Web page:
In late-April 2020, Tenacity received her wings, which are also made by Lockheed Martin. These wings function as a stabilizer for the lift generated by the body of the vehicle and will soon be integrated onto Tenacity as a part of final assembly.

In mid-May, the Shooting Star expendable cargo, power, and propulsion module arrived for integration activities. The name is a nod to the fact that the Shooting Star module is the only part of Dream Chaser that is disposable and will burn up in the atmosphere, just like a shooting star.

The module will provide solar panels, on-orbit propulsion, a Passive Common Berthing Mechanism (which allows Dream Chaser to be berthed to the ISS), as well as areas for unpressurized cargo to and disposable cargo from the Station.

In late-May, Sierra Nevada received the dorsal panel for Dream Chaser, which is one of the two points of entry into the craft — the other being the Shooting Star module.

Once Shooting Star and Dream Chaser are integrated onto the Vulcan rocket, the only way to access Dream Chaser will be through the dorsal panel, providing late-load capability for time sensitive experiments and perishable items for the Station’s crew.

Moreover, Sierra Nevada is not only receiving hardware deliveries but is sending hardware as well. On 3 June 2020, the Kennedy Space Center received Dream Chaser’s pressure test article. Similar to the pressurized cabin that will be used on flight-worthy Dream Chasers, the test article will validate the composites, bonded structure, and refurbishment operations.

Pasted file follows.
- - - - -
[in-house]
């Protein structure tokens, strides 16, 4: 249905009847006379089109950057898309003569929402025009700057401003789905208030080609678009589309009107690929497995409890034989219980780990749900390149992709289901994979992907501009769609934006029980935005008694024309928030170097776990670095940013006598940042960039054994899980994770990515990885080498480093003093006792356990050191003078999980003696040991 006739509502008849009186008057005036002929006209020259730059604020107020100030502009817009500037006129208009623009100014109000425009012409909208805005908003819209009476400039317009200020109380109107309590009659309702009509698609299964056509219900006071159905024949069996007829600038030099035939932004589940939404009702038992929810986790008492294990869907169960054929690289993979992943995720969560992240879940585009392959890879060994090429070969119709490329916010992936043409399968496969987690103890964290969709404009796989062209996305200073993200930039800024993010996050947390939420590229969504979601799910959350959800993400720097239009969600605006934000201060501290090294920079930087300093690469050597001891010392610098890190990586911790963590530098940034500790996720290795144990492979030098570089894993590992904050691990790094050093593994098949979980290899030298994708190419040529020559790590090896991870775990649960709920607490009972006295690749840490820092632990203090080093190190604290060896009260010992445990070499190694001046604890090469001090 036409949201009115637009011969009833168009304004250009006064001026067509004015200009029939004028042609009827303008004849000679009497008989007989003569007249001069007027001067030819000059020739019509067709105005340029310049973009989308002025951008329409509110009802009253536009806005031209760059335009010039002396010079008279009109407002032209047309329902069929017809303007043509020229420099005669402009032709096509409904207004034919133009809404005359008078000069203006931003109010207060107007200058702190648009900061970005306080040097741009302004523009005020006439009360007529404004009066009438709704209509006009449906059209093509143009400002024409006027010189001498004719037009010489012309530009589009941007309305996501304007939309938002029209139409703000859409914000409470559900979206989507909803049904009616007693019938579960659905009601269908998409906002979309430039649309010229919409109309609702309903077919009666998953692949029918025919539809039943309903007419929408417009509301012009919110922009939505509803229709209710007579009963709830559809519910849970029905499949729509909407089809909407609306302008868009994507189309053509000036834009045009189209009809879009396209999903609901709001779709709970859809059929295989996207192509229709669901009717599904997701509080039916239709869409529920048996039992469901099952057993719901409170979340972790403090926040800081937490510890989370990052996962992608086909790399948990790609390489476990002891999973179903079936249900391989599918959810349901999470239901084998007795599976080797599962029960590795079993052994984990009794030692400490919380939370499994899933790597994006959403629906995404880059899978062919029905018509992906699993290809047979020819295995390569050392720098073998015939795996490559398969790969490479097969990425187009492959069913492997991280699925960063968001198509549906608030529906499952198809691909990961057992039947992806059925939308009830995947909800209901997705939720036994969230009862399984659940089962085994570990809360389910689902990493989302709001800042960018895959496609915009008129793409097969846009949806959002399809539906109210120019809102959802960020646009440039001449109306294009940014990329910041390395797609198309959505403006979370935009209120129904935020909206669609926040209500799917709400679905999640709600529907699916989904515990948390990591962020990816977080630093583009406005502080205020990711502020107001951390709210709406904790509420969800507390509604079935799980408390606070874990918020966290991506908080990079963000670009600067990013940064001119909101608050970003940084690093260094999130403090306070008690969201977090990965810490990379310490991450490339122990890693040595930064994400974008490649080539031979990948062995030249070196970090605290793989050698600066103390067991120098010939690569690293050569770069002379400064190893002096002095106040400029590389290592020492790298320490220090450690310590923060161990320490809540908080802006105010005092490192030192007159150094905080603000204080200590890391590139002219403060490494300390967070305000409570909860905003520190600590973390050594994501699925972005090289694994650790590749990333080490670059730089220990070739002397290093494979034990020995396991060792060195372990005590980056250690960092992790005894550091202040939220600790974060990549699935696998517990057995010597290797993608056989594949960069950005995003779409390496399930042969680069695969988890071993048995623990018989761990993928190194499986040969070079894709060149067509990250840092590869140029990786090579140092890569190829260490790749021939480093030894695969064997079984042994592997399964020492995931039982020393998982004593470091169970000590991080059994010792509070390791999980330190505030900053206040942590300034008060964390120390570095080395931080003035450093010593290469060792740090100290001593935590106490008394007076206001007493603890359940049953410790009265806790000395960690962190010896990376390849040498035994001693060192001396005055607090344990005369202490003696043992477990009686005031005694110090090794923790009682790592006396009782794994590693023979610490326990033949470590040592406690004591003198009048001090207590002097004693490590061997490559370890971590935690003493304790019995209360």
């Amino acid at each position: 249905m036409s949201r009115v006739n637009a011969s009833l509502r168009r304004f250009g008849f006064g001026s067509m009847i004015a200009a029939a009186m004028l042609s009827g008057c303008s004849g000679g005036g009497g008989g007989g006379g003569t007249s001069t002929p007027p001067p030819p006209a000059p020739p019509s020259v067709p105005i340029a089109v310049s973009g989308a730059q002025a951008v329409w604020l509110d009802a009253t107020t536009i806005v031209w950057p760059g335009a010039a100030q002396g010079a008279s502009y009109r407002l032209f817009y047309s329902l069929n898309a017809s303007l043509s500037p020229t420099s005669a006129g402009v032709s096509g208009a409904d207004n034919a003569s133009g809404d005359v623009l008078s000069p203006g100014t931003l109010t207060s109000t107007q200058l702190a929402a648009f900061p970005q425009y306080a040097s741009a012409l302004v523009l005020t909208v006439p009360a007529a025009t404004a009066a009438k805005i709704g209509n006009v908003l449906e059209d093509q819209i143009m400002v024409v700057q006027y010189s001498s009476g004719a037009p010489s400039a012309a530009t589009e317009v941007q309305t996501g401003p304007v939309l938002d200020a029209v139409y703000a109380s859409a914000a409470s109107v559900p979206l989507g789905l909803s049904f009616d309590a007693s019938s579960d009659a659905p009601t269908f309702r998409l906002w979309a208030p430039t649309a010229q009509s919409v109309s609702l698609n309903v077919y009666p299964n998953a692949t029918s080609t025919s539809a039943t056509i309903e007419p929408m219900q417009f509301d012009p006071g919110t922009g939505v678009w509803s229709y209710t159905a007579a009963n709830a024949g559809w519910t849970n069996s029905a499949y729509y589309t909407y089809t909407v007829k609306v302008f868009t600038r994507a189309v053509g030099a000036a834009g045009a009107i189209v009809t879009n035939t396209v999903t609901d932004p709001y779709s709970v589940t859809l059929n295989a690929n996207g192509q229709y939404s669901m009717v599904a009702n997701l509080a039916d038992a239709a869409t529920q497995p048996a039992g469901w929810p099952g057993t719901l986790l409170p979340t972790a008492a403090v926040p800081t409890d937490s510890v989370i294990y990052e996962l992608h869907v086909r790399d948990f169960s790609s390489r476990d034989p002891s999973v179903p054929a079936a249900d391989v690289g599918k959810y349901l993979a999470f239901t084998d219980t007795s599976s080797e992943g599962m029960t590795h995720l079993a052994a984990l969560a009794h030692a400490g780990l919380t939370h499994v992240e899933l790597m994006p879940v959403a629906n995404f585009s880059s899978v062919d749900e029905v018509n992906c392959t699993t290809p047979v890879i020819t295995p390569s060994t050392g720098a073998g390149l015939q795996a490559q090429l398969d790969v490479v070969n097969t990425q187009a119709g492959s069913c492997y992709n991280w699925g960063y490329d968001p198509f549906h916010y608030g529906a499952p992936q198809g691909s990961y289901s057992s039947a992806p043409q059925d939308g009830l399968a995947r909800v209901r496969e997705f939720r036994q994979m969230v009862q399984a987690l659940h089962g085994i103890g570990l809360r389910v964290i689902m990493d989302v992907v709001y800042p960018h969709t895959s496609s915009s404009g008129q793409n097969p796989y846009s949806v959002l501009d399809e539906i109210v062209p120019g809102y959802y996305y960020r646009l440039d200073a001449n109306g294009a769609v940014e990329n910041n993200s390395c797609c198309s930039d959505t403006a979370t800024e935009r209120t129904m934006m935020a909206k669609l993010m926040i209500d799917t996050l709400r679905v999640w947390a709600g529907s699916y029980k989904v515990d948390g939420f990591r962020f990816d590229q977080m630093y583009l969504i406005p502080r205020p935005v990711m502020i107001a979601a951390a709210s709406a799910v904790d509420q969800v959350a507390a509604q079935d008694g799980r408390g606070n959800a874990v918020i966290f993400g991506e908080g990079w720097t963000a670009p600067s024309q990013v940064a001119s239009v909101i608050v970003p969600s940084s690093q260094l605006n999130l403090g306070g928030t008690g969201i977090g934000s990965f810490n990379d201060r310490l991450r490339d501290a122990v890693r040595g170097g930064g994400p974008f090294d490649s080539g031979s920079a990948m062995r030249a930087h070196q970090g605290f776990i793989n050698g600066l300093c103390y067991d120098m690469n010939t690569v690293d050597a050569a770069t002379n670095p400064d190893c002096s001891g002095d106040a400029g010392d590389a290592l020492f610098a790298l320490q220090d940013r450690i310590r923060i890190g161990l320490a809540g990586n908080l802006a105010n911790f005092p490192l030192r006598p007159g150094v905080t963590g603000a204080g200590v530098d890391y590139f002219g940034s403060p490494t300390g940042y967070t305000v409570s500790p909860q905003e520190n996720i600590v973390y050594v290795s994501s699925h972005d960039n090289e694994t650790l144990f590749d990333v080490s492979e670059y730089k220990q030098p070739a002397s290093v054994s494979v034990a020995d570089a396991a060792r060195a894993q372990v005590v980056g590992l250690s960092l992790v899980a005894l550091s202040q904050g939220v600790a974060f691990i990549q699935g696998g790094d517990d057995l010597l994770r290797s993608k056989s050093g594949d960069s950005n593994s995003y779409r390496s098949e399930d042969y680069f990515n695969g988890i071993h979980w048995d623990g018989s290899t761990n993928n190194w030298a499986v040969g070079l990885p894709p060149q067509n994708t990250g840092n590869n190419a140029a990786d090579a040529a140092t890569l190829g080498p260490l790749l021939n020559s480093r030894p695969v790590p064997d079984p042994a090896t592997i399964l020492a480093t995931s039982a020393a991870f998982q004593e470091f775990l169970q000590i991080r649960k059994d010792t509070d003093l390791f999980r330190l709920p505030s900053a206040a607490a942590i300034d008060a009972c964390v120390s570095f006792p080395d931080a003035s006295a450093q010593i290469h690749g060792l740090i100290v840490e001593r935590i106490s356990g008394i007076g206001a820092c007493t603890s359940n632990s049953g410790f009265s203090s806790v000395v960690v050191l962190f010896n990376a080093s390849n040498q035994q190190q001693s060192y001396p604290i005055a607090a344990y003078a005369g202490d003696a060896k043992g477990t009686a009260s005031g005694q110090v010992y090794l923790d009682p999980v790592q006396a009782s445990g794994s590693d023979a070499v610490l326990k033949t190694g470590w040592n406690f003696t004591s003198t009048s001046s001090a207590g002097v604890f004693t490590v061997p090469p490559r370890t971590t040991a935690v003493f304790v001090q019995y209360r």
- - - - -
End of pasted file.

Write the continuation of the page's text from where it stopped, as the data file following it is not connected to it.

As Tenacity moves down the road to its first launch on United Launch Alliance’s Vulcan-Centaur 542 rocket (flying with a 5-meter payload fairing, four Northrop Grumman GEM-63XL solid rocket boosters, and a dual-engine Centaur upper stage), Vulcan itself is currently walking a similar path to its first launch.

That debut Vulcan mission will launch Astrobotic’s Peregrine lunar lander to the Moon. Dream Chaser’s first flight will then follow as the second currently-scheduled flight of Vulcan sometime in 2021.

Tenacity and future Dream Chaser cargo missions to the Station will fly under the Commercial Resupply Services-2 round of NASA contracts. At least six Dream Chaser flights are guaranteed by the contract, with the option to add more when NASA needs them.

Dream Chaser’s flight test article eases onto the Runway at Edwards Air Force Base, California during an approach and landing test. [Credit: Sierra Nevada Corporation]

Dream Chaser will become the third and final CRS2 vehicle to fly. Northrop Grumman’s Cygnus craft was the first to fly a CRS2 contract mission, and SpaceX will begin their CRS2 flights later this year utilizing a modified, cargo-only Dragon v2 — commonly called “Crew” Dragon, of which the first operational one ended the nine year voluntary U.S. human launch stand down on 30 May 2020.

Significantly, Dream Chaser itself is designed to be a human launch and entry vehicle, not just a cargo hauler. While no crew flights are currently planned, dedicated, free-flying science missions of Dream Chaser are under discussion between Sierra Nevada and the United Nations.

The European Space Agency has also expressed interest in potential use of Dream Chaser.